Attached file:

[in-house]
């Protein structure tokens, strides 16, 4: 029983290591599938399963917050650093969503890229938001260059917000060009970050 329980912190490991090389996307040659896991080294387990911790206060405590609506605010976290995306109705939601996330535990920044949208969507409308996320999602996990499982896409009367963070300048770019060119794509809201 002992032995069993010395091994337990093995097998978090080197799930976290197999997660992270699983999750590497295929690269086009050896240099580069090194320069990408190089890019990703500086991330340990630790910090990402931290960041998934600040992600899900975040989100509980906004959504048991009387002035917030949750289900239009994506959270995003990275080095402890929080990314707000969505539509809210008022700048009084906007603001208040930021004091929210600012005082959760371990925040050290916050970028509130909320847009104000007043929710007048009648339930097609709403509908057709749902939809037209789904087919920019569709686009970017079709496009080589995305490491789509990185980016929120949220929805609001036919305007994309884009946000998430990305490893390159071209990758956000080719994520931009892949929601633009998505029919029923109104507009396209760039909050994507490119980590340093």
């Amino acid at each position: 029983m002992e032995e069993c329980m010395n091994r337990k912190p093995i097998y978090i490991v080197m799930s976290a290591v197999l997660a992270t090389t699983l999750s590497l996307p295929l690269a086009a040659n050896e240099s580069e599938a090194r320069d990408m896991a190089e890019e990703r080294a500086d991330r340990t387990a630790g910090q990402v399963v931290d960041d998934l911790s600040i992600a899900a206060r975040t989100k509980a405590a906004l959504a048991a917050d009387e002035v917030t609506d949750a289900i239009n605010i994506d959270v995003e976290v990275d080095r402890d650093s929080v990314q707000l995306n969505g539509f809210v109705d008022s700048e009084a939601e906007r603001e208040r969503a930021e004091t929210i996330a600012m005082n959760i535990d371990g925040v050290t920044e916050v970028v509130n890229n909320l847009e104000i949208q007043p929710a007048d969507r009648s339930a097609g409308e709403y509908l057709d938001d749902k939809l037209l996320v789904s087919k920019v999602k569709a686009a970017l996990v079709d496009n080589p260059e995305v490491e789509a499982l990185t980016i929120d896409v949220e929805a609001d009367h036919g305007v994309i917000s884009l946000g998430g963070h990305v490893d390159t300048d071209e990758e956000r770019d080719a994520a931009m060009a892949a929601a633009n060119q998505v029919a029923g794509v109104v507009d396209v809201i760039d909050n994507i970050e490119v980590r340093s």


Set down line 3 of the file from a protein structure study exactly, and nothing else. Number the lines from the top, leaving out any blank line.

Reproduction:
């Amino acid at each position: 029983m002992e032995e069993c329980m010395n091994r337990k912190p093995i097998y978090i490991v080197m799930s976290a290591v197999l997660a992270t090389t699983l999750s590497l996307p295929l690269a086009a040659n050896e240099s580069e599938a090194r320069d990408m896991a190089e890019e990703r080294a500086d991330r340990t387990a630790g910090q990402v399963v931290d960041d998934l911790s600040i992600a899900a206060r975040t989100k509980a405590a906004l959504a048991a917050d009387e002035v917030t609506d949750a289900i239009n605010i994506d959270v995003e976290v990275d080095r402890d650093s929080v990314q707000l995306n969505g539509f809210v109705d008022s700048e009084a939601e906007r603001e208040r969503a930021e004091t929210i996330a600012m005082n959760i535990d371990g925040v050290t920044e916050v970028v509130n890229n909320l847009e104000i949208q007043p929710a007048d969507r009648s339930a097609g409308e709403y509908l057709d938001d749902k939809l037209l996320v789904s087919k920019v999602k569709a686009a970017l996990v079709d496009n080589p260059e995305v490491e789509a499982l990185t980016i929120d896409v949220e929805a609001d009367h036919g305007v994309i917000s884009l946000g998430g963070h990305v490893d390159t300048d071209e990758e956000r770019d080719a994520a931009m060009a892949a929601a633009n060119q998505v029919a029923g794509v109104v507009d396209v809201i760039d909050n994507i970050e490119v980590r340093s």